September 28, 2007
Tolls : Leadership and money... two things lacking
The Republicans on the Texas Transportation Commission (the folks who run TXDoT) are running around scaring the hell out of everyone by
1) Claiming that TXDoT is broke
2) Pushing to remove the moratorium on privatization which will allow them to sell our roads
You can read the entire piece at the DMN or at the SAEN. It's basically the same article. Though the DMN does decide to use TXDoT's now defunct $86 Bn transportation shortfall estimate. I guess no one told the reporter about the TTI report from last fall. It's the one Ric Williamson is terrified of because it neatly points out his lies.
Let's address point one, TXDoT is broke. Actually., at the moment TXDoT is funded adequately. It could, of course, do more with more money but at this moment in time things are still getting done. The reality is that as one moves forward in time, less and less of TXDoT's budget is going to go to actually building roads. We knew that already. Why the reporters for the DMN and the SAEN chose to report this as if it were a NEW story is beyond me.
What to do about this issue? How do we keep, or even expand, TXDoT's available funding? Well, there are a couple of ways... taxes and taxes. One is the indexed gas tax you already know and love. The other is privatizing our roads, selling them off to the highest bidder, and allowing them to toll them, another form of taxation. Traditionally, toll roads have been few and far between. However, in Ric Williamson's best case scenario, the entire state would be covered with them, not to mention existing freeways that would be converted to tolling. That means it's going to be broad based and will likely catch everyone. That means it's a tax, pure and simple. Only in this case, it's a tax paid to Ric Williamson's buddies, the private toll road companies like Cintra.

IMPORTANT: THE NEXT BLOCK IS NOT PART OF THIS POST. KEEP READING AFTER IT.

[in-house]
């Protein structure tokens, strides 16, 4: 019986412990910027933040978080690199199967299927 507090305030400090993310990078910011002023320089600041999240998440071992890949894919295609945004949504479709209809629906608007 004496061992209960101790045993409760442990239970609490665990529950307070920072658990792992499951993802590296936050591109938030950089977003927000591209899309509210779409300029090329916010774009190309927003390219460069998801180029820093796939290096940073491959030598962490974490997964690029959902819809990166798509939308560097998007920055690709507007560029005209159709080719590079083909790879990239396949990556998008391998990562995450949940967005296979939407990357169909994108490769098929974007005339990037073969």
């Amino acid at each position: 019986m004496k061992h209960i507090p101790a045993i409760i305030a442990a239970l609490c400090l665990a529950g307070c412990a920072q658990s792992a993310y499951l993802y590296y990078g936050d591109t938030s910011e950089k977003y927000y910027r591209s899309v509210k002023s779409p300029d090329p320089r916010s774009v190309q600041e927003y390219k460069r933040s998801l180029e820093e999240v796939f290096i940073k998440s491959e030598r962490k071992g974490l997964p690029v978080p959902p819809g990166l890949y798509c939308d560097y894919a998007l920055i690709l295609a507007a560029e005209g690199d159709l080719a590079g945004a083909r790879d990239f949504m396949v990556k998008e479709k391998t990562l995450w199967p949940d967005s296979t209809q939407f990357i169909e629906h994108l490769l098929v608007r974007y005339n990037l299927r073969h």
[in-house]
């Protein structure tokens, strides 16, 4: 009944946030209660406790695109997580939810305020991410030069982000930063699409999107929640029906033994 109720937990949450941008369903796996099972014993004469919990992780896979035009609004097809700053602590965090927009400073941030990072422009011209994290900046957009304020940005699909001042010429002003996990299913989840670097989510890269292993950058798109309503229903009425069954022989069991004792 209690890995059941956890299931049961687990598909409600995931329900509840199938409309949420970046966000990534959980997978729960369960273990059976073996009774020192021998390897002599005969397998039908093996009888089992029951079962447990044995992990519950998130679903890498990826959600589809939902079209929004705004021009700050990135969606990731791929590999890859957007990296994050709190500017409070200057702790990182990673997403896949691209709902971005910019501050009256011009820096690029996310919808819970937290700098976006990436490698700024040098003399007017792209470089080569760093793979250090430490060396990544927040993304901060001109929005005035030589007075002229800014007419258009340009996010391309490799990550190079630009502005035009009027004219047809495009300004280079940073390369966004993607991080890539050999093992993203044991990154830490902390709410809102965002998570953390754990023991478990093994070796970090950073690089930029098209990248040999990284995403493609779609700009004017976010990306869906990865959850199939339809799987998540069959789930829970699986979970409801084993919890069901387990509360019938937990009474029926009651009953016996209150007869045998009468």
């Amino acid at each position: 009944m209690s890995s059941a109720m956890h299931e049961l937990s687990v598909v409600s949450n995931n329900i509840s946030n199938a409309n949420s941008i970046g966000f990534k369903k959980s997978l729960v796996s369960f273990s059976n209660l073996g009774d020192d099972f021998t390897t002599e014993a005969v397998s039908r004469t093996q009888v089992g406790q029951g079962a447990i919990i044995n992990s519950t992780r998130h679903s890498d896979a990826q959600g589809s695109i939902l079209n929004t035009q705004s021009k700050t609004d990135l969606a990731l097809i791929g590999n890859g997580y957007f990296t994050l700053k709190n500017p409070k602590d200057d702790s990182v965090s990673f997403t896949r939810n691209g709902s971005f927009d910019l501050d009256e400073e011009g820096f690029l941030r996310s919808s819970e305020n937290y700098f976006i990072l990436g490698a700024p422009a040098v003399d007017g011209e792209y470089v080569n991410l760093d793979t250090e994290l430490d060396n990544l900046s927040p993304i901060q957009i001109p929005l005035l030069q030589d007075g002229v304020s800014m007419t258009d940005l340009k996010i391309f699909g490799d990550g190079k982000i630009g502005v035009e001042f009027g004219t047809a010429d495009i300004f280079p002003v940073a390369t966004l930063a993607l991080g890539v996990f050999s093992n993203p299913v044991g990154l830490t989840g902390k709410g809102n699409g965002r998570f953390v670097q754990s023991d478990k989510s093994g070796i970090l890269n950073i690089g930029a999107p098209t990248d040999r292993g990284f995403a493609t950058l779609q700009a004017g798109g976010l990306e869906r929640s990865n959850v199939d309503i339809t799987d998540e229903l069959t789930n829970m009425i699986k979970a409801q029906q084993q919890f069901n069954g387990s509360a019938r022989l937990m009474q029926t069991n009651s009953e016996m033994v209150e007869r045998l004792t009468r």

Think I'm lying? Central Texas is the blueprint for what TXDoT and the Republicans want to do statewide. Oh, there will be a free road you can take, but it won't be like 610 in Houston or Central in Dallas. It'll be a frontage road. With lights set to cause the greatest amount of impeded traffic flow and frustration. Seriously, folks are already doing reports on them.
The other alternative, indexing the gas tax, takes care of our maintenance woes as well as building new projects, without the adding cost of toll infrastructure. It also allows us to not worry about a private toll road operator's profits over the next 75 years. Ric Williamson, for his part, is worried about how regressive the gas tax is which is funny because it's THE ONLY TIME I'VE HEARD A REPUBLICAN WORRIED ABOUT THE REGRESSIVENESS OF A TAX. That aside, yes the gas tax is regressive. So is the sales tax. So are tolls. Whether you like it or not, without a real freeway alternative, a toll road will be the only limited access roadway that can be used by rich and poor alike. It should be obvious that since what Williamson has envisioned will cover the entire state and effect everyone, it too is a regressive tax on people.
Given that, would you rather them pay less that one cent per mile or 12 cents per mile? Seriously, Ric, I'd LOVE to hear your answer to that.
Posted by mcblogger at September 28, 2007 04:01 PM
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Shit, they're building a toll booth at the end of my driveway. Guess I'm going to have to take the feeder in the backyard. By the way, what's the latest with those Danish scientists and teleportation?
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